Monday, 11 April 2011

From Sea to City

Early in the morning we take the pilot on board who is going to bring us safely upstream. This seems a little odd, since La Gironde is a wide open water, very much unlike a river. And in fact, it is what we call an estuary, a tide-controlled bay that ends in a river. The tidal range is a considerable 4,5 m, creating strong currents all along the stream. And finally the Gironde narrows down, making the navigation much less obvious than in the beginning. Two hours later, after passing the confluence with the Dordogne we get the feeling of riding a bus on a narrow road. When the houses and cathedrals of Bordeaux appear round the next bend it feels like driving right into the heart of the city.
Actually, into the red heart of France: The most precious wines of the world are made on both sides of the river. On the souther, muddy bank we find grapes like Margaux, M├ędoc, Graves, and Sauternes, wheras the limestone on the northern side yields the famous St. Emilion, Pomerol, and Fronsac. This is also where the day's excursion leads to, the incredibly scenic and hilly village of St. Emilion, departure point for a faszinating tour into the limestone caves that build the foundation for the world famous grapes. It is a special moment to half crawl through the tunnels in the mountain, only to emerge into the steep-walled underground church!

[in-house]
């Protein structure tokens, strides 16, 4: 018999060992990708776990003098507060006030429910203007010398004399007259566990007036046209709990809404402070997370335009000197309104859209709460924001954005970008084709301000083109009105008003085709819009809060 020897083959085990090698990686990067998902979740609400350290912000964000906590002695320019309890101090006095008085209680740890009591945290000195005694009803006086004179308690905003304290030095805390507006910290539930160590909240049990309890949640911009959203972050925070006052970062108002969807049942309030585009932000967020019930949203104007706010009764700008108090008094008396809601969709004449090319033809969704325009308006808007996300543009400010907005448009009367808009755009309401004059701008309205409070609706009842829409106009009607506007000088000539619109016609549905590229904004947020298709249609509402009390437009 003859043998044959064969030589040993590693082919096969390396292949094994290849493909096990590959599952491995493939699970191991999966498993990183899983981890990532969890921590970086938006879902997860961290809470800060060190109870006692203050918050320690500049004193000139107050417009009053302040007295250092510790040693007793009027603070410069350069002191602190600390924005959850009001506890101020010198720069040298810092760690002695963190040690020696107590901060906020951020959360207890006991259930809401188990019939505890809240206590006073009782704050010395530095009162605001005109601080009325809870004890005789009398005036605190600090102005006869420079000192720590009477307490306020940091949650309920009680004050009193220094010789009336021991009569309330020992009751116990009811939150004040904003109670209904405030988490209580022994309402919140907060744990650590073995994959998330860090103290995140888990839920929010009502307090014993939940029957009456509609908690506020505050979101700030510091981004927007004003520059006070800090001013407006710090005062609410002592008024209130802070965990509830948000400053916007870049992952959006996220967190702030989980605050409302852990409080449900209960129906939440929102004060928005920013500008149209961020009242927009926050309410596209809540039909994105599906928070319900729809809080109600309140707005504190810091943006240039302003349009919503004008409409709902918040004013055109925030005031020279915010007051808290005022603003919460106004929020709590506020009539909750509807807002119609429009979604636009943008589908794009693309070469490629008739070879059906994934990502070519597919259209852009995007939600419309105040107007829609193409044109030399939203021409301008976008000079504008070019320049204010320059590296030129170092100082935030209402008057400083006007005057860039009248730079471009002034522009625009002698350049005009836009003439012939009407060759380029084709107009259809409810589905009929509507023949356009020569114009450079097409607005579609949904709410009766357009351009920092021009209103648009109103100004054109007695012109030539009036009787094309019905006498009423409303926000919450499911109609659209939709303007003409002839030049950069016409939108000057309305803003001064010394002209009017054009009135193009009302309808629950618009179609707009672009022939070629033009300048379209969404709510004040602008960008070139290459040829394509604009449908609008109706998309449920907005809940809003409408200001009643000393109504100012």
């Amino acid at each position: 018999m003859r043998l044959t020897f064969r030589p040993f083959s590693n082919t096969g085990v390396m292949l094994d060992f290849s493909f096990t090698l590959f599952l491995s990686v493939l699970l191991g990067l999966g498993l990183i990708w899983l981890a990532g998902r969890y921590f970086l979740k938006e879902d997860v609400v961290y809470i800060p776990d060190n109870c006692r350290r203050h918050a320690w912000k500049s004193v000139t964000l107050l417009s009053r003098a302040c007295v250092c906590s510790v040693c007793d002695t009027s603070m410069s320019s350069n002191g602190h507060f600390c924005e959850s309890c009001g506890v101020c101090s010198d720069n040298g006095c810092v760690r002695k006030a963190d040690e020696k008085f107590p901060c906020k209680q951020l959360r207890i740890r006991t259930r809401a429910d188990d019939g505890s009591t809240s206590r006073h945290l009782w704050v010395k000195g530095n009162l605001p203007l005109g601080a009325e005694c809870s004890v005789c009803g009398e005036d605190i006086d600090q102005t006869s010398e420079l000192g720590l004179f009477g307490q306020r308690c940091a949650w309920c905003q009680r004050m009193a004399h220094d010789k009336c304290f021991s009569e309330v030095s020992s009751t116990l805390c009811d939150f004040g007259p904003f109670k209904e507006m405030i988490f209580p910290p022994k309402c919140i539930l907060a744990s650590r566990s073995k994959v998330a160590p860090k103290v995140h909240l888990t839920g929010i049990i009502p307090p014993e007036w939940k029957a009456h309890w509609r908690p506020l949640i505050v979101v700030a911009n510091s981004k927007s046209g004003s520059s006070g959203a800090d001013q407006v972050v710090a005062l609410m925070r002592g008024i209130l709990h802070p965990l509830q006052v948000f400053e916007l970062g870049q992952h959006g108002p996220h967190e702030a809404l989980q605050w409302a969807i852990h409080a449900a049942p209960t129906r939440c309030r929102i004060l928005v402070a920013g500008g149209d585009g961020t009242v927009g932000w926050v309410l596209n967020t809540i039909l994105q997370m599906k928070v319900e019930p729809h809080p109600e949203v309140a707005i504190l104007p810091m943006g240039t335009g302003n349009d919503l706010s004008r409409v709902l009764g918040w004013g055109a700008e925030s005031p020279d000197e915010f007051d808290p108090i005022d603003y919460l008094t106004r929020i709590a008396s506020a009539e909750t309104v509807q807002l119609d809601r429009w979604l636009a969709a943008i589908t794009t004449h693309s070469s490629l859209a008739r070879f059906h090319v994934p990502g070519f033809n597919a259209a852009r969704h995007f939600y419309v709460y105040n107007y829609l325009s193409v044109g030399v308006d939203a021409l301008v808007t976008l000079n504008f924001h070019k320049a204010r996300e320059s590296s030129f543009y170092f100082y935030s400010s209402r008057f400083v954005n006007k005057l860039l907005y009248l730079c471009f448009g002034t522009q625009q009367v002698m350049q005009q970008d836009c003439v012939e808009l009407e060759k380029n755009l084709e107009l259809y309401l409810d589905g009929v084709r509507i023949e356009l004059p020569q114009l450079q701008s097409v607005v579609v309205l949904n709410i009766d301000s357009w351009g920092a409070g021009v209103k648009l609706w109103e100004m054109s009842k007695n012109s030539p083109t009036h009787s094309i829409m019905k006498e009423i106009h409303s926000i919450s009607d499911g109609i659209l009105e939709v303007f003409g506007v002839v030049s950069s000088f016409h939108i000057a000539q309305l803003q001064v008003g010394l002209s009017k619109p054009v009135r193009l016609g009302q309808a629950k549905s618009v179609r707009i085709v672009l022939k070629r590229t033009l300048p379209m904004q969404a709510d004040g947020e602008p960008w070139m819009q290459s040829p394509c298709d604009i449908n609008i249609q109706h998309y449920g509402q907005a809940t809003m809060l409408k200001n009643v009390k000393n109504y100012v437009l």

Meanwhile FRAM deals with the journalists, city officials, travel agents and port guests who come to see us. Also she takes in all the necessary replacements in food that we need for the next stretch. As a very special delivery we receive the huge cask that we left here last time. Remember the story with the FRAM cognac? It is distilled now and ready to be bottled, after being brewed with waters from both polar circles and being transported twice around the world. Quite some V.S.O.P, this is!
Taking a walk in Bordeaux is a lively thing, the roads are crammed with people shopping, going out for a coffee or wine, visiting good bookshops or - just like us - marvelling at the old and weathered sandstone cathedrals and churches, with their numerous ornaments and gargoyles. It is a place where you want to spend a month and a half only to test all the different bistros and brasseries and restaurants. Unfortunately we will have to get back in time before the city-owned gangway (tides!) is lifted again. But then again, we are heading for the Channel Islands now, who is possibly going to complain…??